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  1. What is the difference in their functions? Is one of them more compatible or something else? Why Microsoft bother developing these two which look identical?
  2. The file location. Files for the bash on Ubuntu on Windows are located in C:\Users\<username>\AppData\Local\lxss, but where are they for WSL? There is an answer which claims them to be at C:\Users\<username>\AppData\Local\Lxss\rootfs, but I find it empty.
  3. Is there an ".exe" for WSL? For bash on Ubuntu on Windows it is "C:\Windows\sysnative\bash.exe". Is there something like this for WSL so I can use it in Visual Studio Code?
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"Bash on Ubuntu on Windows" is based on Windows Subsystem for Linux. WSL is an implementation of Linux system calls on the Windows' NT kernel, which allows you to run Linux executables unmodified (like Wine does for Ubuntu). "Bash on Ubuntu on Windows" is just one application of WSL. Other Linux distros like openSUSE or Fedora are either available or will soon be available.

There are "exe"s for WSL. Originally there used to bash.exe, then came wsl.exe, and now there's ubuntu.exe and openSUSE-42.exe. Presumably fedora.exe will appear soon. From the MSDN post Manage multiple Linux Distributions in WSL:

There are three ways to launch and run WSL:

  • wsl.exe or bash.exe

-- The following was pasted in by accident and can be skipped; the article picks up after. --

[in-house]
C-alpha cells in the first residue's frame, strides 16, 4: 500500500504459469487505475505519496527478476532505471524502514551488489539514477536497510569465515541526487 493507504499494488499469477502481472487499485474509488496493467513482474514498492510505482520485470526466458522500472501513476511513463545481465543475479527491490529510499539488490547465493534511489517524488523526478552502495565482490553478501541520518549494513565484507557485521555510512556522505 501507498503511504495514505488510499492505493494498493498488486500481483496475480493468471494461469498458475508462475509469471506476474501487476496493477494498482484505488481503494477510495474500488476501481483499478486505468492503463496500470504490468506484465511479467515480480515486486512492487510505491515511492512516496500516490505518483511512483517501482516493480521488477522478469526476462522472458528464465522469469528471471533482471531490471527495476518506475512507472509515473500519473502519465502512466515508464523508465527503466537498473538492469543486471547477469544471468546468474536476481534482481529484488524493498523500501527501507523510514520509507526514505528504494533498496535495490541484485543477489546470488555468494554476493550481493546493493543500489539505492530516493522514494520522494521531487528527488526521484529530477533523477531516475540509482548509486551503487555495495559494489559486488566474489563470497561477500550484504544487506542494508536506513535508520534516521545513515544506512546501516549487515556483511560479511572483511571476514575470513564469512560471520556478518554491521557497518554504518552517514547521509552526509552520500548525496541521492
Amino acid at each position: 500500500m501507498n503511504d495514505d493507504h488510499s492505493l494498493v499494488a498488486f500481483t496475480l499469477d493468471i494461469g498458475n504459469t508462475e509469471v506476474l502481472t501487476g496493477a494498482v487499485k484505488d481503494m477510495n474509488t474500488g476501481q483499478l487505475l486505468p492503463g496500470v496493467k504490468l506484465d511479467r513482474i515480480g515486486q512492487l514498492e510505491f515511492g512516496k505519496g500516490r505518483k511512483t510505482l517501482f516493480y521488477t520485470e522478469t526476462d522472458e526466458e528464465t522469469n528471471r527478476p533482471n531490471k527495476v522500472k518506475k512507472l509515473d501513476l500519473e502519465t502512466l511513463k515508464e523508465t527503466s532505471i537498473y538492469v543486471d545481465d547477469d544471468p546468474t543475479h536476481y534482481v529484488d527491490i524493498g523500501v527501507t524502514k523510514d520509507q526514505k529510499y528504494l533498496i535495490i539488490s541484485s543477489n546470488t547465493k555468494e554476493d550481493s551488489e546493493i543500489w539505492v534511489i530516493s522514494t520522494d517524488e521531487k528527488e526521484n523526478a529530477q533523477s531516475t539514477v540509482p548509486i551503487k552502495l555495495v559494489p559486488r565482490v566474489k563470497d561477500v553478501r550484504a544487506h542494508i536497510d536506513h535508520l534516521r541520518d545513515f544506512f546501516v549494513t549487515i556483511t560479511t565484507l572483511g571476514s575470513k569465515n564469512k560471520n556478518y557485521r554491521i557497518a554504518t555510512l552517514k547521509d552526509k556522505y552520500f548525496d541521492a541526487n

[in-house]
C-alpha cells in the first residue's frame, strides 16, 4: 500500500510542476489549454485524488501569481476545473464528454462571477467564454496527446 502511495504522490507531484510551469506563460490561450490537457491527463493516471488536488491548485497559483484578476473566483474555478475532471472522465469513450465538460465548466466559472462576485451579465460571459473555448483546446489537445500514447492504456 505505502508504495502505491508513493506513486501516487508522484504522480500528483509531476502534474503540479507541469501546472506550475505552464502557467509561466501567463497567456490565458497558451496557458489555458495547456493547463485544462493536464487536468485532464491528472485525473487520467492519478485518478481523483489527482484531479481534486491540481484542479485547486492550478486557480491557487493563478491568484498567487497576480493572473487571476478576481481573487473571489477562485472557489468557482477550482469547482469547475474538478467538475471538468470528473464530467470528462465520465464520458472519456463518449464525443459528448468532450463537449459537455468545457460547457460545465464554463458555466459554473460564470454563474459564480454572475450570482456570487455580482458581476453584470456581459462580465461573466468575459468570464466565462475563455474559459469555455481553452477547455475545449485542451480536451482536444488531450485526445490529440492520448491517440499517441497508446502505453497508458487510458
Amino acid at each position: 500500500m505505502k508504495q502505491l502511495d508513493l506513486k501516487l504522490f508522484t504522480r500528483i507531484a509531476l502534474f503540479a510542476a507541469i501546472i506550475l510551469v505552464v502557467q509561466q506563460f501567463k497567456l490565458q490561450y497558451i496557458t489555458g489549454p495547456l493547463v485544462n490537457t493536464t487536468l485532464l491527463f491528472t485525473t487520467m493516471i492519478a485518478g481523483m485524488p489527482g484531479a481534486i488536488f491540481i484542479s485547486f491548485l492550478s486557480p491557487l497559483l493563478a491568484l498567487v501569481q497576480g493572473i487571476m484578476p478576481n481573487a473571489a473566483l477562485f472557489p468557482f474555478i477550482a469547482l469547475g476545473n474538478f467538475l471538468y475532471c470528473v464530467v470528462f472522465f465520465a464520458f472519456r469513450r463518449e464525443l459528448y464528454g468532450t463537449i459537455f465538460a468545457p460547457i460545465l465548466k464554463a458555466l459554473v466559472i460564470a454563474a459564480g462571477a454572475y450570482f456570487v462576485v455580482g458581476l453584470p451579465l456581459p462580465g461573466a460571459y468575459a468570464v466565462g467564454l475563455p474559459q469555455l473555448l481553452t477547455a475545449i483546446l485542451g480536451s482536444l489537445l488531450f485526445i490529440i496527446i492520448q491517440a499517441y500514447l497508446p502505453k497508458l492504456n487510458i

• wsl -c [command] or bash -c [command]
  • [distro], i.e., ubuntu -- this is the same as launching the installed app from the Windows menu.

In the first two cases, WSL must pick a distribution to run - a default distribution. If you don't explicitly set a default, it will be the first one installed.

Where the files for WSL are will depend on the distro, now that they are apps installed from the store:

Each distribution you install through the store is installed to that application's appdata directory. For example: C:\Users\<username>\AppData\Local\Packages\CanonicalGroupLimited.UbuntuonWindows_79rhkp1fndgsc\LocalState

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    Which is one of the reasons Microsoft retired Bash on Ubuntu on Windows once they introduced multiple WSL distributions. The feature is officially called WSL which stands for Windows Subsystem for Linux. Bash on Ubuntu on Windows came from the ability to run (Linux) bash scripts within a Ubuntu kernel on Windows. – Ramhound Oct 23 '17 at 16:51
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    The funny thing is that running bash.exe or (more precisely, C:\Windows\System32\bash.exe), still "works", however it gives a different environment than [ubuntu|<distro>].exe, which complicates things a lot. Frankly, I don't know why bash.exe still exists or why it doesn't just route to the preferred distro. Edit: Use wslconfig from cmd. – Christian Jul 3 '18 at 19:40

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